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Spain Exorcises Demons Against Honduras

David Villa earned the lion’s share of personal triumph as Spain put their fears of having been over-hyped to rest. In a mostly one-sided match, La Furia Roja made it clear that the debacle against Switzerland was a fluke, winning 2-0. What’s more, it would seem that the Spanish have still not tapped the entirety of their potential, as they seemed once again almost perturbingly relaxed once the game was under control.

The score line should have read 3-0, but a blown penalty kick by Villa cut short his World Cup treble in the making. Changing the lineup, Del Bosque gave the start to Fernando Torres, who continued to shake off the rust of his convalescence as he threatened goal several times, but to no avail. Jesus Navas of Sevilla also found himself starting as well, to significant effect. With he and Villa flanking and Torres in the middle, Spain’s attack was as irresistible a force as it should have been all along.

Within minutes there were shots on goal, one straight from Torres to GK Noel Valladares and one from a confident Villa into the crossbar. The impudent long ball was characteristic of Villa’s performance all night, as he bounded across the pitch with a confident hunger.

After forcing a decent save from St. Iker, Honduras conceded in the 20th. Villa cut hard through the defense and found himself facing the goal, but at an impossible angle. He rode the momentum though, laying down and popping a shot off into the upper right corner as he fell. His path to the goal was as fluid as it was deadly, leaving two defenders in his wake before closing the deal in true John Woo-style.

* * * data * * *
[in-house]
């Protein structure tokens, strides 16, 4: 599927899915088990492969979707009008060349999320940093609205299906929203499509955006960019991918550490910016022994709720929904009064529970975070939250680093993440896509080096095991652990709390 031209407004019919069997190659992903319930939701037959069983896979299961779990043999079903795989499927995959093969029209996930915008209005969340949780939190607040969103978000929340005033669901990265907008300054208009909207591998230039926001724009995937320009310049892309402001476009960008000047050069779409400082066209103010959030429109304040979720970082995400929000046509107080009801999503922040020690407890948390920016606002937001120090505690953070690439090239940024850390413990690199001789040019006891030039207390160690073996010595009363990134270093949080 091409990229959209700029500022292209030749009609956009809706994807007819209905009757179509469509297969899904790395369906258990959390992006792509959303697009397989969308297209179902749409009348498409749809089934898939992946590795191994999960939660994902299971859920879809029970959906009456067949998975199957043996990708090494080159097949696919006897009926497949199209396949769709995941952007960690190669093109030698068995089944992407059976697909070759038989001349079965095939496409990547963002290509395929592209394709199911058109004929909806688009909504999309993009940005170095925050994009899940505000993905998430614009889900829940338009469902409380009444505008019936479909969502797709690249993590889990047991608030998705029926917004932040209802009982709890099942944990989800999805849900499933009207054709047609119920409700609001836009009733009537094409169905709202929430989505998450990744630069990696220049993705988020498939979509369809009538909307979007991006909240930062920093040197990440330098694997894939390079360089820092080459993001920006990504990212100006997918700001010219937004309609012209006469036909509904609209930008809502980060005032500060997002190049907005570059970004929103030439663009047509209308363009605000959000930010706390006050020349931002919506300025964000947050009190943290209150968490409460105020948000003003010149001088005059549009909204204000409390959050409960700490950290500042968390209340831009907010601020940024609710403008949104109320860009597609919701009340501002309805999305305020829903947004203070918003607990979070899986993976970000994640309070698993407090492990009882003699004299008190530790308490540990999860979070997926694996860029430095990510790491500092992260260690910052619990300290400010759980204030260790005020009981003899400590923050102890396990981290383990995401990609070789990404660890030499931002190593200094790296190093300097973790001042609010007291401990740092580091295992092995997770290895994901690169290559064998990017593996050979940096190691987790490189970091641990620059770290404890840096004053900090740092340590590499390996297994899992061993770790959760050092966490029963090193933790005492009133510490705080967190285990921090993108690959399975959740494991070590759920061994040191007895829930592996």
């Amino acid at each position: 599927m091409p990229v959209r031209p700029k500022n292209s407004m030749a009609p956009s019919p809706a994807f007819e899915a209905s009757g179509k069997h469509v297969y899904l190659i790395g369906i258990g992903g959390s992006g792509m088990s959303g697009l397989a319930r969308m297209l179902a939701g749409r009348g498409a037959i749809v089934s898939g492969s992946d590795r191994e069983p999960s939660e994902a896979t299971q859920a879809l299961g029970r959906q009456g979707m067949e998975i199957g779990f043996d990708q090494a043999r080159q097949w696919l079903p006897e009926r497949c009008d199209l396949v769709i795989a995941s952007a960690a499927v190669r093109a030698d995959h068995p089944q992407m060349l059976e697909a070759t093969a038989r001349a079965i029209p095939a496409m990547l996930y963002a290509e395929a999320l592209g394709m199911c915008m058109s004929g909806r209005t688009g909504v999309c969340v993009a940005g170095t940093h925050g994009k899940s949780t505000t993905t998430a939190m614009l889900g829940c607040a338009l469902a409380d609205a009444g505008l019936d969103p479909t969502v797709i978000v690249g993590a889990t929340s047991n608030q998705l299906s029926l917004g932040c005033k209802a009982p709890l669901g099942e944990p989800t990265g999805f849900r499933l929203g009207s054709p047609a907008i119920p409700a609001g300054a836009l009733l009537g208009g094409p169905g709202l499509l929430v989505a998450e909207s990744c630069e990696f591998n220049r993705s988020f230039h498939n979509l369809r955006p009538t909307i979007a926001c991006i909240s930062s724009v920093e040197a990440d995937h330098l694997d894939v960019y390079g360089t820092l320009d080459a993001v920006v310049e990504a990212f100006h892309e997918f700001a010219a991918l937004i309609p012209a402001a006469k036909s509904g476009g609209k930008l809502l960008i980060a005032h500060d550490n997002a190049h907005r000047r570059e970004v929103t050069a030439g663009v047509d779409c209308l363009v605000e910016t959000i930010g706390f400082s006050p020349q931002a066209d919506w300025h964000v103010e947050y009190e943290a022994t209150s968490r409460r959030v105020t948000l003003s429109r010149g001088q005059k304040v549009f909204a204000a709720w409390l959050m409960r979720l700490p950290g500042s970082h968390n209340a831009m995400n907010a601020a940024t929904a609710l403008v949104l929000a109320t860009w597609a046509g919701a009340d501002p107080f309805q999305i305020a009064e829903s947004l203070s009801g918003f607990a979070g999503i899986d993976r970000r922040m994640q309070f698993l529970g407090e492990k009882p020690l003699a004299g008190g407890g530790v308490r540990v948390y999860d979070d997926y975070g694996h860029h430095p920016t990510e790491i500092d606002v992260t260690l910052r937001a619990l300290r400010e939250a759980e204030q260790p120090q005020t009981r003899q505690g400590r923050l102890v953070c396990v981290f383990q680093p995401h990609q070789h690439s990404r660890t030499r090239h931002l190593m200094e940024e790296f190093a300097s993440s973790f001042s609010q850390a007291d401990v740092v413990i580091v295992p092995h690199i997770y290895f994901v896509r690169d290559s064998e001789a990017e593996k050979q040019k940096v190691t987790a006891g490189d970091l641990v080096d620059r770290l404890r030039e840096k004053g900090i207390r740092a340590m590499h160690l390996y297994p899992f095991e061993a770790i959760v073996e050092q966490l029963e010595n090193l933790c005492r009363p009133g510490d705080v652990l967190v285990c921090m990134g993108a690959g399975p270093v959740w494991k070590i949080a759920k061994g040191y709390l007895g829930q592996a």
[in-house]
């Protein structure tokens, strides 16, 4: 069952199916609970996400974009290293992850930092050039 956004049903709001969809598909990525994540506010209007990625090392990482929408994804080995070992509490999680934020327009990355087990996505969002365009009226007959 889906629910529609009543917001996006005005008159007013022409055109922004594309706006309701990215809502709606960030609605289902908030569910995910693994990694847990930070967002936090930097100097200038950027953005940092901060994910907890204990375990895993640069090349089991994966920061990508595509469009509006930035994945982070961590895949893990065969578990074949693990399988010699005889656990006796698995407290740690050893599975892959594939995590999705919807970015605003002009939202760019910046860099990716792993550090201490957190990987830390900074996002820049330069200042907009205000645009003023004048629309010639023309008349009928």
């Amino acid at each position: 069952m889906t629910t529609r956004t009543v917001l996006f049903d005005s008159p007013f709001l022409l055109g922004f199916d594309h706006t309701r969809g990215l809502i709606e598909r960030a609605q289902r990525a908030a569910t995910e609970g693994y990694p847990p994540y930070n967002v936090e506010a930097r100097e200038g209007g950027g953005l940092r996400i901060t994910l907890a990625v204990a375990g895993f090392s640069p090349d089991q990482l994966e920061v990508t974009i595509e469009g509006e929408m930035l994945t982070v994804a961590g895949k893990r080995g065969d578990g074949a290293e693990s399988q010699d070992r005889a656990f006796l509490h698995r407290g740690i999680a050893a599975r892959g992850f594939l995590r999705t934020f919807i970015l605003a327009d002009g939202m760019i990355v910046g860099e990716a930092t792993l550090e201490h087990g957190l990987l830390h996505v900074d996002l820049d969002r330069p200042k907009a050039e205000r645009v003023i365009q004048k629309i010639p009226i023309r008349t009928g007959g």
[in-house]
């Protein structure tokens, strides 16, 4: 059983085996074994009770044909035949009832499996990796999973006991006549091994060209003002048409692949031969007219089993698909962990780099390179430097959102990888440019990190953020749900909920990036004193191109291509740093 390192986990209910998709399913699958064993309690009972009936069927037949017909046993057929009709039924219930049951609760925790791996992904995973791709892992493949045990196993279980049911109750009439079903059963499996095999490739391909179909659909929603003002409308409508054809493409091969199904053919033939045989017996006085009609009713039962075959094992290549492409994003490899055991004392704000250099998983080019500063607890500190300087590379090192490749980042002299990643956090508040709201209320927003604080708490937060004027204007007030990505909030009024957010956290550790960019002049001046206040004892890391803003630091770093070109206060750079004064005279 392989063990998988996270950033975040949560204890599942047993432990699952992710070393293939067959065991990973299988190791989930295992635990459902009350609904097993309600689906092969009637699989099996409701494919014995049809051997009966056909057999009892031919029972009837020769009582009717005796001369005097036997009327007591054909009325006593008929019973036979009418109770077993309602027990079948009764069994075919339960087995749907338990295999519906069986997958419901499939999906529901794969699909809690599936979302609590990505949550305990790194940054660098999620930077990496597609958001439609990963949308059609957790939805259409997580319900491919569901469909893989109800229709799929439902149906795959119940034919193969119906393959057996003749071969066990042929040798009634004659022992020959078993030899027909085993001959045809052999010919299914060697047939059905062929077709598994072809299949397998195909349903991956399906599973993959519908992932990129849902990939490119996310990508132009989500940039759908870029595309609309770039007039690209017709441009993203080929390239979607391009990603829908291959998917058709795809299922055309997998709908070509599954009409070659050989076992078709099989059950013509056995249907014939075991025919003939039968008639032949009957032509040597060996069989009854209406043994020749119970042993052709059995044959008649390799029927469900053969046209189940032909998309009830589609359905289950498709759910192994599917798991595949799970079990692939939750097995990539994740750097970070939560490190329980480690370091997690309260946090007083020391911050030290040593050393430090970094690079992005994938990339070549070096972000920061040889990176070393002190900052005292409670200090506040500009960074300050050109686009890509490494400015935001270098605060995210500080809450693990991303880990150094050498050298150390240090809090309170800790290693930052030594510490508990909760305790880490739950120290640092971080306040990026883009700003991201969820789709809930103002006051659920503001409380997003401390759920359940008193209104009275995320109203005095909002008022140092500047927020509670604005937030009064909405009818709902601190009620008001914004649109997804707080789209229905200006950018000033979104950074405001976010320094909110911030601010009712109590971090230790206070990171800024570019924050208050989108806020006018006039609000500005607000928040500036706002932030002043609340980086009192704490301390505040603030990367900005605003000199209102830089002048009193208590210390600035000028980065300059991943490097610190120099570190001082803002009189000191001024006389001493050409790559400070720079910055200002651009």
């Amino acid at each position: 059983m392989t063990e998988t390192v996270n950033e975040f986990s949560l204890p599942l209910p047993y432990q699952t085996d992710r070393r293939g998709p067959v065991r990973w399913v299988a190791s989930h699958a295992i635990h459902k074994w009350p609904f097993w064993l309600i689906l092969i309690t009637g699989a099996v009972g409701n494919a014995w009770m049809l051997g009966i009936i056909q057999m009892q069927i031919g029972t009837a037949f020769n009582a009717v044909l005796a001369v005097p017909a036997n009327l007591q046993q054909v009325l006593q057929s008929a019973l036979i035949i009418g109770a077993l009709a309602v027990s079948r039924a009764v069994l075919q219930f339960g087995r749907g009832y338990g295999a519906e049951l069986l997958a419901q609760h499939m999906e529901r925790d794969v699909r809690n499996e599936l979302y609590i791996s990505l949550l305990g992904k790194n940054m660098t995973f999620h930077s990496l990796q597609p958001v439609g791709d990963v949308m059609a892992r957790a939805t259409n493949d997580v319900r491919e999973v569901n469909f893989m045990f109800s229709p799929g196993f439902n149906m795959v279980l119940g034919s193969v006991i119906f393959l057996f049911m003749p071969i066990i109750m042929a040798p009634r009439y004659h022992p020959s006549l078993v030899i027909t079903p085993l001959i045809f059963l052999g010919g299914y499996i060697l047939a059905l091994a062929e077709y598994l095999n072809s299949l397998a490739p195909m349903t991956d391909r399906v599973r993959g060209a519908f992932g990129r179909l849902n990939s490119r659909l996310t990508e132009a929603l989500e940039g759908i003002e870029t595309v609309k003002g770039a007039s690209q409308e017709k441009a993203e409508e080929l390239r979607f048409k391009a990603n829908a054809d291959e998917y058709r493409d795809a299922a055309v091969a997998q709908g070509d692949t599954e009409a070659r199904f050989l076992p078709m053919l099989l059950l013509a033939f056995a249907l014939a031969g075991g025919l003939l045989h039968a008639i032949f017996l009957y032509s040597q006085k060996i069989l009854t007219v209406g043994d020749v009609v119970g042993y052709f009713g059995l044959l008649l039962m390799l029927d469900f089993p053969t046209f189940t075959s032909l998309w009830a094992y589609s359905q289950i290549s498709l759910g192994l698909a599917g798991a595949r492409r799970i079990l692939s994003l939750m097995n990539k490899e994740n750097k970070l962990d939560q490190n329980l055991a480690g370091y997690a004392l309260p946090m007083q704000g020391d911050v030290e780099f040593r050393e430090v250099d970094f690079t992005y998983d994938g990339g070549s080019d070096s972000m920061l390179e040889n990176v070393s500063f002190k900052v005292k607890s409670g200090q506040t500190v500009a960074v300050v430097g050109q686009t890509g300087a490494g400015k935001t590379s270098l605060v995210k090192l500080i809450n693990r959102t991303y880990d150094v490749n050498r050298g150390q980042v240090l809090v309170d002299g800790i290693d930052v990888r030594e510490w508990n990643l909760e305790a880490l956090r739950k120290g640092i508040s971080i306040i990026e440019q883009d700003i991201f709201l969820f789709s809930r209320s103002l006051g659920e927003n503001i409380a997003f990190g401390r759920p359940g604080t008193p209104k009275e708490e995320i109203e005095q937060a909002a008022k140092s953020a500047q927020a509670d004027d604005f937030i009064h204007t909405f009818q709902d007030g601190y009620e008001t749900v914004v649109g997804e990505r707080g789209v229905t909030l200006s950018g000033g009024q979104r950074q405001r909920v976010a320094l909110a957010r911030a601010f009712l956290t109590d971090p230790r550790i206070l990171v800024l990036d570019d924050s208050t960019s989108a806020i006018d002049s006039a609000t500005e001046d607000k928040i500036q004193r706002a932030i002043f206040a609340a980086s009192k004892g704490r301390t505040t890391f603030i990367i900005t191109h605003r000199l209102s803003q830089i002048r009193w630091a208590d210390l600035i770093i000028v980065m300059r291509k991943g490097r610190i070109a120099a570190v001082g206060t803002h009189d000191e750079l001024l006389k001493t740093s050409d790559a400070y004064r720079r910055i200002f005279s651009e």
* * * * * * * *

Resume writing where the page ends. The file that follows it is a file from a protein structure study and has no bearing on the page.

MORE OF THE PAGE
In the 33rd, there was a moment when Torres seemed sure to open his WC account, as the ever-present Sergio Ramos put a brilliant cross his way. Unfortunately, his header was infuriatingly off the mark and added only to his growing pile of dangerous but unfruitful attempts. He later danced into the box, only to balloon the shot. Keep at it, Fernando.

Six minutes into the second half, Honduras found themselves in a frightening position: four-on-four with attacking Spaniards. It could have been any one of them, but Villa took the last touch before blasting one goalward from just outside the box. The deflection off of Osman Chavez altered the trajectory a bit, but the ball was destined for the bag to complete Villa’s brace.

The brace should have been a treble, though, as the wily Navas was brought down inside the box by Emilio Izaguirre. Villa had the chance, sized it up, and scooted it wide. The sight was a painful one, but there was still no doubt that Spain, dominant in possession, chances, and goals, had this one under control. The score line would stay where it was until full time.

Besides Villa, a few other players had moments of note. The 57th saw Gerard Pique take his second cleat to the face so far this tournament. This one caught him in the mouth, and left him spitting blood and choking on a face full of (coagulant?) spray before stuffing his face with gauze and hitting the pitch looking like a wounded but loyal bull dog. Let’s take a moment to recognize a stalwart.

In the 65th, an urgent-looking Cesc Fabregas finally hit the pitch, coming in for Xavi. His eagerness was on display as he ran shuttles between every Honduran he could get his feet on for the rest of the game.

In the 69th, Torres left the pitch with disappointment in his eyes, as he was subbed out for Mata. The decision to pull him was a close one, sure to be debated, but it’s only a matter of time until #9 gets over the hump and starts changing the game again. Hopefully, anyway.

Spain’s style was decidedly more urgent than last time, but between the iminent resurgences of Fabregas and Torres, and the still-present undercurrent of casualness and ease that infuses a lot of their play, we can be sure that the best is still yet to come. Look for the Red Fury to be even sharper against Chile, the most dynamic of the Group H bunch so far.

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